2 Comments 30 March 2010

By Tonette T. Orejas

City of San Fernando — The ritual of real-life crucifixion in Barangay San Pedro Cutud in this Pampanga city — entering its 48th year on Good Friday, April 1, and practiced by the likes of Ruben Enaje, who holds the longest-record of being nailed on the cross for 23 years — has earned its first academic scrutiny.

The research — Ang Ritwal ng Pagpapako sa Krus: Panata at Dulaan sa Bawat Turok ng Pako (The Ritual of Nailing on the Cross: Faith and Theater in Every Piercing of the Nail) — by Sir Anril Pineda Tiatco earned recognition as the best research in the College of Arts and Letters’ graduate program at the University of the Philippines-Diliman in April 2006.

College dean and National Artist for Literature Virgilio Almario and Jimmuel Naval, associate dean for research and publications, cited Tiatco for his “contribution in theater and performance research.”

“(It is) considered to be the first research on the ritual of the nailing on the cross in Cutud (and it is) cited not only in its anthropological merit but also in its in-depth analysis on the important nature and aspects of theater and performance,” Almario and Naval said.

They added: “This research is also a significant instrument in understanding local cultural expression and other central discourses on related fields. Because of its comprehensive and rich analysis of the ritual through the descriptive and narratives of theater and performance, it is recognized as the best research of the year.”

Tiatco, a former seminarian and now an educator and theater artist, said he undertook the two-year study because “I am a Kapampangan.”

“I wanted to understand my own culture. I wanted to understand what we Kapampangan are so proud of in terms of performance and religiosity. I was convinced that more than spectacle and entertainment, something substantial was present in the ritual,” he explained.

Tiatco started with this view and ended up sticking to it: “In a sense, the historicity (of the Cutud crucifixion) isn’t about tourism, politics and media sensation as most people claim. These, among other (reasons), paved the way for me to undergo the ethnography.”

He believed that anthropologist Nicolas Barker “misrepresented” the ritual by “implicitly proclaiming the fatalistic attributes of lowland Christians in Central Luzon.”

“I wasn’t convinced with his arguments especially (because) I am part of the region,” Tiatco pointed out.

Using formal research methods as well as immersion in the village and interactions with those who keep the practice, Tiatco looked from within.

As folks told him, the root of the crucifixion ritual evolved from the rituals of pamagdarame (flagellation) and the street play on Via Crucis (Pasion Y Muerte or The Way of the Cross).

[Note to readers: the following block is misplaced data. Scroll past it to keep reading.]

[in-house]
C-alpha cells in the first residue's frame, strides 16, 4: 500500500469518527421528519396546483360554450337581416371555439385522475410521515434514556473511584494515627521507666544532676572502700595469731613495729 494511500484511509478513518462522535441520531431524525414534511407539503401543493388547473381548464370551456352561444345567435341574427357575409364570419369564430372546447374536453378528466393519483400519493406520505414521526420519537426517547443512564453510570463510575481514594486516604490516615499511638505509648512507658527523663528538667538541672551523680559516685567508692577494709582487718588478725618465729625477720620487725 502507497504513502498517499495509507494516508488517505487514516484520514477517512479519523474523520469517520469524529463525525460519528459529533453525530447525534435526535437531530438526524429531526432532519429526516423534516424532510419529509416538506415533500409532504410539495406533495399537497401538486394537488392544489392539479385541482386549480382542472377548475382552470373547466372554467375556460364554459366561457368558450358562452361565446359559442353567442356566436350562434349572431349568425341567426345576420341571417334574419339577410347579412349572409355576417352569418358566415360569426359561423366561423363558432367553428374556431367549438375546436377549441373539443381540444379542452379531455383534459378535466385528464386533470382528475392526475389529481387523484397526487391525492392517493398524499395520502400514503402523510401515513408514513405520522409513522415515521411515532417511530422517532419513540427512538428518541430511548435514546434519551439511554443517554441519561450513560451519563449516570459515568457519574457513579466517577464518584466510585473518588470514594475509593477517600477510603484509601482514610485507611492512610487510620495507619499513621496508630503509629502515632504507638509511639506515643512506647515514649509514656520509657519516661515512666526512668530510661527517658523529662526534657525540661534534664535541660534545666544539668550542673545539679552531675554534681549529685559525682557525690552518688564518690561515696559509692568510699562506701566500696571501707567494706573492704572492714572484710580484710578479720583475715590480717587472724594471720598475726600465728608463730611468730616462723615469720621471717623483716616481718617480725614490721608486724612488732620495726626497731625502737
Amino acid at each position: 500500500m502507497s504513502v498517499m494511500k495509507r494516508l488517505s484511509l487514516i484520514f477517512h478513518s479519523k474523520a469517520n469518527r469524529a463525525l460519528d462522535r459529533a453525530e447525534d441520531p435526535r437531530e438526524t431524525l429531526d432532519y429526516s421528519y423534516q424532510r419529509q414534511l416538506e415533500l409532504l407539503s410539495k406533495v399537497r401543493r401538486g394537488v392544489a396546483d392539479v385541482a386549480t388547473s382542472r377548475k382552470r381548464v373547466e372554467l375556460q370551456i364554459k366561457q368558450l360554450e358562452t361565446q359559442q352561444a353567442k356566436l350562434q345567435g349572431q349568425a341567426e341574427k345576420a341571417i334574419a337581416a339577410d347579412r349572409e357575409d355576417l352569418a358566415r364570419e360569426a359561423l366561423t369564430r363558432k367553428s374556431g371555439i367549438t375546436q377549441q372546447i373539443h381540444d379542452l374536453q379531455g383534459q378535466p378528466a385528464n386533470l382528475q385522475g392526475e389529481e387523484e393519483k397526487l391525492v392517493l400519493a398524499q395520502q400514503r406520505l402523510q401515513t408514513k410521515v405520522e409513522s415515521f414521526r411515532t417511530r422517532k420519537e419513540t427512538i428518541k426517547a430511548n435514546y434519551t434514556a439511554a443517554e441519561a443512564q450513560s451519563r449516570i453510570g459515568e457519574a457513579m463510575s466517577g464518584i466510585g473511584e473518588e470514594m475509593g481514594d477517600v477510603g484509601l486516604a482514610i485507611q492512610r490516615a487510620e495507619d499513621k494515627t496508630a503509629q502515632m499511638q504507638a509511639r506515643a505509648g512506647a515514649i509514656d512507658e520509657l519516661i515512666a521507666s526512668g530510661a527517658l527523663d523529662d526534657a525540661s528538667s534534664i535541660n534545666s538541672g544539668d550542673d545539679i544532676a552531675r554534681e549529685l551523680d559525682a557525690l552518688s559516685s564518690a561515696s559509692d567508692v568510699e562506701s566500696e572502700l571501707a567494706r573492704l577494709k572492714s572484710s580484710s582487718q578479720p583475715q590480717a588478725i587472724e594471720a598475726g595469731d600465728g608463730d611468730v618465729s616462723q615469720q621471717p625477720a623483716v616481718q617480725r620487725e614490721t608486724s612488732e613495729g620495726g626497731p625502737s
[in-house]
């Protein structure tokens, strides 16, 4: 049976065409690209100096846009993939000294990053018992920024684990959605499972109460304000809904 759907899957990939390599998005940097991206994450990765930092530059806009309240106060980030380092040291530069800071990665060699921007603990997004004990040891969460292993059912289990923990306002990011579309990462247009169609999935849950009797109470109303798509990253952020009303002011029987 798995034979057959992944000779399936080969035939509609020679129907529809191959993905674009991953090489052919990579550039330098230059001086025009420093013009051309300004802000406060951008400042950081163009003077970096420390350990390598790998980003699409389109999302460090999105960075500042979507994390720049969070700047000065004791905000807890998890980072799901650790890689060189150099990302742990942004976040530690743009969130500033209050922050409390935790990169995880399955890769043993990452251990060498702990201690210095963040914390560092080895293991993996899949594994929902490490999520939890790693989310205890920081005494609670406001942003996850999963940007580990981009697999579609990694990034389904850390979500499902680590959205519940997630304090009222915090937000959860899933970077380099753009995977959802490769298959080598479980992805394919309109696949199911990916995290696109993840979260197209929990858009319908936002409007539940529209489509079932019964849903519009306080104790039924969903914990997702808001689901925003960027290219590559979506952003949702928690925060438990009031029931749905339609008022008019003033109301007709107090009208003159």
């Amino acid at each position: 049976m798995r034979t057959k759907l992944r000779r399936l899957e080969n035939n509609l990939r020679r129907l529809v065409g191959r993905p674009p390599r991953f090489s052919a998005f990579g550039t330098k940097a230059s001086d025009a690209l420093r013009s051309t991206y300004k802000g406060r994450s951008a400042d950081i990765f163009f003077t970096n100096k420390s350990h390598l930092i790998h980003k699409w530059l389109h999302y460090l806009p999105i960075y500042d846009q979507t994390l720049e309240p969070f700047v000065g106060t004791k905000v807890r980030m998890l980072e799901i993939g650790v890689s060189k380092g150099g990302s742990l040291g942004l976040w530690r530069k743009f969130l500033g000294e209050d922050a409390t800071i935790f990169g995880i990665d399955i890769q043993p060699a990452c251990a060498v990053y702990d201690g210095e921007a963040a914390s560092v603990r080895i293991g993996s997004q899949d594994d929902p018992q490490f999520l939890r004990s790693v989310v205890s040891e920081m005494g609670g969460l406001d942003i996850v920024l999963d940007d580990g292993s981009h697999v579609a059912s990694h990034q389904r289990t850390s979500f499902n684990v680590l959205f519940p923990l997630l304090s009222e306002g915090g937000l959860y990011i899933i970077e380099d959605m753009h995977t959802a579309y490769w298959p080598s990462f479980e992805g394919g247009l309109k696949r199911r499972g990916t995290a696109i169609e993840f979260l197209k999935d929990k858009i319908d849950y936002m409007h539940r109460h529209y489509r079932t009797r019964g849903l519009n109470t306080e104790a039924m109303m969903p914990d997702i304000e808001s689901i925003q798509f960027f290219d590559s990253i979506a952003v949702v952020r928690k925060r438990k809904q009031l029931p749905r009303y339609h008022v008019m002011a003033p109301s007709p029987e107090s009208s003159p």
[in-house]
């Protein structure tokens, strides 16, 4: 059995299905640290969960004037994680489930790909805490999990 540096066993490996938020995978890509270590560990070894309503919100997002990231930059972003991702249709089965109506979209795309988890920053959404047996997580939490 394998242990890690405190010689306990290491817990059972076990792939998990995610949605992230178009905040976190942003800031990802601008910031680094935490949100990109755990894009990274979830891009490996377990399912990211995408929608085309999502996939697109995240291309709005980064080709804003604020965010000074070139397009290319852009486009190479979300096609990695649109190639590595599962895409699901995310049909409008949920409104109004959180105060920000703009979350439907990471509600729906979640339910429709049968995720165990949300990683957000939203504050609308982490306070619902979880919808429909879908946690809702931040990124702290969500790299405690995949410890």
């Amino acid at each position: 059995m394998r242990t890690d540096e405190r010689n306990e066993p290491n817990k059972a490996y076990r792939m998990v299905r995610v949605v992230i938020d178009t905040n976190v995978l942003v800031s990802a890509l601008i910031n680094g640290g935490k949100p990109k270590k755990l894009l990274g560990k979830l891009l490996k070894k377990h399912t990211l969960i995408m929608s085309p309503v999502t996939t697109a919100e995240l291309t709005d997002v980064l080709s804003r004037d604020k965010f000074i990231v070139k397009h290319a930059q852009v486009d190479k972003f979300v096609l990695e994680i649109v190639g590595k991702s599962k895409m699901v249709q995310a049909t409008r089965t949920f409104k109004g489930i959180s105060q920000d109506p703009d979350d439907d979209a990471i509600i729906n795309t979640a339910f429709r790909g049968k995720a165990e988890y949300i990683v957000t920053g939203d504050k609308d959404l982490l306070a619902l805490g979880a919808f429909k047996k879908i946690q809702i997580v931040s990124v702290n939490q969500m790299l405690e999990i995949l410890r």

No one could exactly say when flagellation actually started. It is largely practiced by men, who wound their backs and violently whip these to bleed the blood out. The usual reply of old penitents was, “Akagisnan mi namu ini (This was already in practice when we were growing up).”

The late Ricardo Navarro, more popularly known as Tata Legring, wrote the play in 1955, staging it yearly since then with residents as cast of actors in the last hours of Jesus Christ on earth. The play has seen no interruption, continued by his son Ricardo and now by his grandson Allan.

Even a calamitous event like Mt. Pinatubo’s eruption in 1991 failed to stop the penitents’ conviction. Tiatco said they performed the crucifixion in October 1991 and did it again in April 1992 as Cutud was all covered with volcanic ash and sand, and inundated by mudflows (lahar) in 1995.

“Both the flagellation and the staging of the Via Crucis have pamamanata (a religious pledge leading to redemptive sacrifice) as an objective,” he said, noting that the same objective continued with the crucifixion.

According to him, the pamamanata aim was present in all its elements: actor, audience, place and text.

Further, the pamamanata was a pact between God and those who keep the pledge.

Mortals hold the vow for the following reasons: To seek petitions and intentions, to pay utang na loob (debt of gratitude) and unburden themselves of bigat ng loob (guilt or remorse).

Tiatco noted that while the ritual was an expression of Catholicism and a literal reenactment of the death of Christ, it is not among the Catholic rites. In fact, it is strongly discouraged by the local Roman Catholic Church.

“This is a ritual by those in Cutud, a modification of Catholicism,” he said.

Their collective expression of their faith gives those in Cutud a faith identity of their own. “Ang pantayong identidad ng pananampalatayang Cutud ay ang sama-samang pagpupugay sa pagkamatay ni Hesus na simbolo ng pagtubos sa sanlibutan na siyang pinakabuod ng pagdiriwang ng Biyernes Santo sa komunidad Katoliko,” Tiatco said.

But the ritual has undergone changes in recent years.

Basically, it has ceased being an exclusive affair by those in Cutud. The Department of Tourism, local government units and travel companies have cashed in on the event, bringing in spectators and devotees from around the country and abroad. Crowd estimates range from 20,000 to 30,000.